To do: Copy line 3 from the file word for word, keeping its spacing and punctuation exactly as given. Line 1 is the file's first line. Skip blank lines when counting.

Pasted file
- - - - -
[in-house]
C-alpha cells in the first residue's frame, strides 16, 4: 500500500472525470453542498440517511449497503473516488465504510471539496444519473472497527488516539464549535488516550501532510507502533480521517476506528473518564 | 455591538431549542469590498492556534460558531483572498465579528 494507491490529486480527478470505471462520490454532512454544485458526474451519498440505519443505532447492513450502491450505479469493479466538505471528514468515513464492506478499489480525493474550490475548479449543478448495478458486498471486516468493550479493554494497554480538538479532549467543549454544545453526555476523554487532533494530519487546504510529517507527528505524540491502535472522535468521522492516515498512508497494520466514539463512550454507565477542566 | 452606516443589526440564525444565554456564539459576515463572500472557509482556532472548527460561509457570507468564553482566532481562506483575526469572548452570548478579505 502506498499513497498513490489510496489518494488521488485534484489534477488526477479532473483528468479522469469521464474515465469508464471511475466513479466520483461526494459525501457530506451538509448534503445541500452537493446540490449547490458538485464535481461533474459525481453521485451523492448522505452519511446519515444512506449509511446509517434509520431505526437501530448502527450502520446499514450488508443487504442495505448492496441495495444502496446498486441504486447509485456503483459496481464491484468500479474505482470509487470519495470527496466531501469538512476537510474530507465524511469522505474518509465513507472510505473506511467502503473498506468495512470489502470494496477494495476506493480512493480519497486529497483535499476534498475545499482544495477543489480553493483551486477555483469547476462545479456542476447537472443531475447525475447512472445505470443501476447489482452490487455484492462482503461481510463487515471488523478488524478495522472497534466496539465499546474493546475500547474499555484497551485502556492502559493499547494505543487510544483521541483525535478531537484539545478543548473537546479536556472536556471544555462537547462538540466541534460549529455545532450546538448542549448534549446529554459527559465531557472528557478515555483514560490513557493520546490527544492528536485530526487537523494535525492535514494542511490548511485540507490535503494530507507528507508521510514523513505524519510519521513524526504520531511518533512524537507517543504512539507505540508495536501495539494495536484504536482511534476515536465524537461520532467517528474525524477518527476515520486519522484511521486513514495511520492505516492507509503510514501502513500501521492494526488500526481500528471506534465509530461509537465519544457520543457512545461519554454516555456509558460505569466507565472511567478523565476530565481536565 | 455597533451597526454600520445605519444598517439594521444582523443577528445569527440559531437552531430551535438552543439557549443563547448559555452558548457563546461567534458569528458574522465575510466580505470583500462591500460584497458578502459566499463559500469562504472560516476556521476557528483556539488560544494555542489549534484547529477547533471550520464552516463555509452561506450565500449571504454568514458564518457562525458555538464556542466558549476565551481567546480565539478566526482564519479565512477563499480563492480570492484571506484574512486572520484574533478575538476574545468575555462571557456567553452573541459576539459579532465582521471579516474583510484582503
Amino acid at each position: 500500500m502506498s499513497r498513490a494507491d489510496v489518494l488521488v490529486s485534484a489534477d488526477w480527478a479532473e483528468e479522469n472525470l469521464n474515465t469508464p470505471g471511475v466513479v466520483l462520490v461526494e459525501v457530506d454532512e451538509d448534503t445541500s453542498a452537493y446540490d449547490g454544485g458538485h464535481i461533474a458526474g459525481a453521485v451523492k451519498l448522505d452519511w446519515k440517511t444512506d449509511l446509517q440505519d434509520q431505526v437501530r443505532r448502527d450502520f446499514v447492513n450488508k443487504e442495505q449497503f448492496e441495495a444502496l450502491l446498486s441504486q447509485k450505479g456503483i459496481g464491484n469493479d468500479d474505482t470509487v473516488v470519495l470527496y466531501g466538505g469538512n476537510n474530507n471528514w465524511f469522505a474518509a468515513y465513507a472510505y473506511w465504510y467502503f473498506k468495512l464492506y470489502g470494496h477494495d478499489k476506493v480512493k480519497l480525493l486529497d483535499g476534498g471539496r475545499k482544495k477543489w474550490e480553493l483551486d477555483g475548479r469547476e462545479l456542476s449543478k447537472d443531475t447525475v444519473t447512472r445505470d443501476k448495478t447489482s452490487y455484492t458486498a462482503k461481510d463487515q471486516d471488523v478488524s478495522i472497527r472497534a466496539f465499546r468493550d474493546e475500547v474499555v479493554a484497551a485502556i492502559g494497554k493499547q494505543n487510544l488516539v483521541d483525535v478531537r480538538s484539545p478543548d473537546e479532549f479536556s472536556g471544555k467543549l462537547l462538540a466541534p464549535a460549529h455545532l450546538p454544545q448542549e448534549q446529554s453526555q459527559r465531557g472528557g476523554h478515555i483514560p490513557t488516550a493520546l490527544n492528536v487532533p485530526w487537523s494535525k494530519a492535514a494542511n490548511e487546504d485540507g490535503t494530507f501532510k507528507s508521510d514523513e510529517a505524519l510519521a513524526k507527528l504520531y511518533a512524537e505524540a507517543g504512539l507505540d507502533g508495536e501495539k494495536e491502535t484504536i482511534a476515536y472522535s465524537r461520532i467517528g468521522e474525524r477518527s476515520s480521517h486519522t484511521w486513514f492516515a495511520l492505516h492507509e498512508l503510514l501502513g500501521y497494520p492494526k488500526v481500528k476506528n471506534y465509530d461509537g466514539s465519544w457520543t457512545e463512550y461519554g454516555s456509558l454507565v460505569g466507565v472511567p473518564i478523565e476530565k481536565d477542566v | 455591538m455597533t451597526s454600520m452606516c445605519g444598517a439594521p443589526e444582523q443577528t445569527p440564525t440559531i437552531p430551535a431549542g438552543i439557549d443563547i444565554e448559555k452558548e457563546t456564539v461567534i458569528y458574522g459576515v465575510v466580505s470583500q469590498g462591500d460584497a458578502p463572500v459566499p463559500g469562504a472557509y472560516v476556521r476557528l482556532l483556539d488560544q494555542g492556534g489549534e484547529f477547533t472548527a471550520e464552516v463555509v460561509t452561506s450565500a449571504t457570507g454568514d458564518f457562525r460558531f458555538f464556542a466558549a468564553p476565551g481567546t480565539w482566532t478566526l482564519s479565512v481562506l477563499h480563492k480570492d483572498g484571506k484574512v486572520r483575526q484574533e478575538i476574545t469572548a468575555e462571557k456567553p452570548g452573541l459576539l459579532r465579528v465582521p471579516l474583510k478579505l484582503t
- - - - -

Amino acid at each position: 500500500m502506498s499513497r498513490a494507491d489510496v489518494l488521488v490529486s485534484a489534477d488526477w480527478a479532473e483528468e479522469n472525470l469521464n474515465t469508464p470505471g471511475v466513479v466520483l462520490v461526494e459525501v457530506d454532512e451538509d448534503t445541500s453542498a452537493y446540490d449547490g454544485g458538485h464535481i461533474a458526474g459525481a453521485v451523492k451519498l448522505d452519511w446519515k440517511t444512506d449509511l446509517q440505519d434509520q431505526v437501530r443505532r448502527d450502520f446499514v447492513n450488508k443487504e442495505q449497503f448492496e441495495a444502496l450502491l446498486s441504486q447509485k450505479g456503483i459496481g464491484n469493479d468500479d474505482t470509487v473516488v470519495l470527496y466531501g466538505g469538512n476537510n474530507n471528514w465524511f469522505a474518509a468515513y465513507a472510505y473506511w465504510y467502503f473498506k468495512l464492506y470489502g470494496h477494495d478499489k476506493v480512493k480519497l480525493l486529497d483535499g476534498g471539496r475545499k482544495k477543489w474550490e480553493l483551486d477555483g475548479r469547476e462545479l456542476s449543478k447537472d443531475t447525475v444519473t447512472r445505470d443501476k448495478t447489482s452490487y455484492t458486498a462482503k461481510d463487515q471486516d471488523v478488524s478495522i472497527r472497534a466496539f465499546r468493550d474493546e475500547v474499555v479493554a484497551a485502556i492502559g494497554k493499547q494505543n487510544l488516539v483521541d483525535v478531537r480538538s484539545p478543548d473537546e479532549f479536556s472536556g471544555k467543549l462537547l462538540a466541534p464549535a460549529h455545532l450546538p454544545q448542549e448534549q446529554s453526555q459527559r465531557g472528557g476523554h478515555i483514560p490513557t488516550a493520546l490527544n492528536v487532533p485530526w487537523s494535525k494530519a492535514a494542511n490548511e487546504d485540507g490535503t494530507f501532510k507528507s508521510d514523513e510529517a505524519l510519521a513524526k507527528l504520531y511518533a512524537e505524540a507517543g504512539l507505540d507502533g508495536e501495539k494495536e491502535t484504536i482511534a476515536y472522535s465524537r461520532i467517528g468521522e474525524r477518527s476515520s480521517h486519522t484511521w486513514f492516515a495511520l492505516h492507509e498512508l503510514l501502513g500501521y497494520p492494526k488500526v481500528k476506528n471506534y465509530d461509537g466514539s465519544w457520543t457512545e463512550y461519554g454516555s456509558l454507565v460505569g466507565v472511567p473518564i478523565e476530565k481536565d477542566v | 455591538m455597533t451597526s454600520m452606516c445605519g444598517a439594521p443589526e444582523q443577528t445569527p440564525t440559531i437552531p430551535a431549542g438552543i439557549d443563547i444565554e448559555k452558548e457563546t456564539v461567534i458569528y458574522g459576515v465575510v466580505s470583500q469590498g462591500d460584497a458578502p463572500v459566499p463559500g469562504a472557509y472560516v476556521r476557528l482556532l483556539d488560544q494555542g492556534g489549534e484547529f477547533t472548527a471550520e464552516v463555509v460561509t452561506s450565500a449571504t457570507g454568514d458564518f457562525r460558531f458555538f464556542a466558549a468564553p476565551g481567546t480565539w482566532t478566526l482564519s479565512v481562506l477563499h480563492k480570492d483572498g484571506k484574512v486572520r483575526q484574533e478575538i476574545t469572548a468575555e462571557k456567553p452570548g452573541l459576539l459579532r465579528v465582521p471579516l474583510k478579505l484582503t